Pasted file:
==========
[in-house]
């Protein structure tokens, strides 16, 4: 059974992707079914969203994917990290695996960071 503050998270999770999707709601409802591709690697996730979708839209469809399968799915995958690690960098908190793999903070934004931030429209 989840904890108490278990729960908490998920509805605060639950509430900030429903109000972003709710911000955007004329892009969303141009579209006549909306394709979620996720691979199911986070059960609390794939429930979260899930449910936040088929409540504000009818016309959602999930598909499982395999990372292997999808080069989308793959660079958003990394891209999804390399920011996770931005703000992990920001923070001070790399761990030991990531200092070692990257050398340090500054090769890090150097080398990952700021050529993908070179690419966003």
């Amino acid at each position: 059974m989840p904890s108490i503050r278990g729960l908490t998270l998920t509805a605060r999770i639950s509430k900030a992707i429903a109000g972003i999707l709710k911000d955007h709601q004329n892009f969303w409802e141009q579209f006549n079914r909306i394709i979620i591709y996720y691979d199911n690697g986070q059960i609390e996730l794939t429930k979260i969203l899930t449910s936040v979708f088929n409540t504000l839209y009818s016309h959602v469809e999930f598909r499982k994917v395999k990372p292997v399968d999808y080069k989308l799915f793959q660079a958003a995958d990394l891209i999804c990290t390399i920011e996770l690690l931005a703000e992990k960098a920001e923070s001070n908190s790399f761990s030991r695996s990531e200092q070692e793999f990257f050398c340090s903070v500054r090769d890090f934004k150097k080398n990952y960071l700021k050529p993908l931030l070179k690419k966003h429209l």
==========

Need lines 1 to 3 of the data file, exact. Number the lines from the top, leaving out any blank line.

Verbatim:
[in-house]
């Protein structure tokens, strides 16, 4: 059974992707079914969203994917990290695996960071 503050998270999770999707709601409802591709690697996730979708839209469809399968799915995958690690960098908190793999903070934004931030429209 989840904890108490278990729960908490998920509805605060639950509430900030429903109000972003709710911000955007004329892009969303141009579209006549909306394709979620996720691979199911986070059960609390794939429930979260899930449910936040088929409540504000009818016309959602999930598909499982395999990372292997999808080069989308793959660079958003990394891209999804390399920011996770931005703000992990920001923070001070790399761990030991990531200092070692990257050398340090500054090769890090150097080398990952700021050529993908070179690419966003």
């Amino acid at each position: 059974m989840p904890s108490i503050r278990g729960l908490t998270l998920t509805a605060r999770i639950s509430k900030a992707i429903a109000g972003i999707l709710k911000d955007h709601q004329n892009f969303w409802e141009q579209f006549n079914r909306i394709i979620i591709y996720y691979d199911n690697g986070q059960i609390e996730l794939t429930k979260i969203l899930t449910s936040v979708f088929n409540t504000l839209y009818s016309h959602v469809e999930f598909r499982k994917v395999k990372p292997v399968d999808y080069k989308l799915f793959q660079a958003a995958d990394l891209i999804c990290t390399i920011e996770l690690l931005a703000e992990k960098a920001e923070s001070n908190s790399f761990s030991r695996s990531e200092q070692e793999f990257f050398c340090s903070v500054r090769d890090f934004k150097k080398n990952y960071l700021k050529p993908l931030l070179k690419k966003h429209l």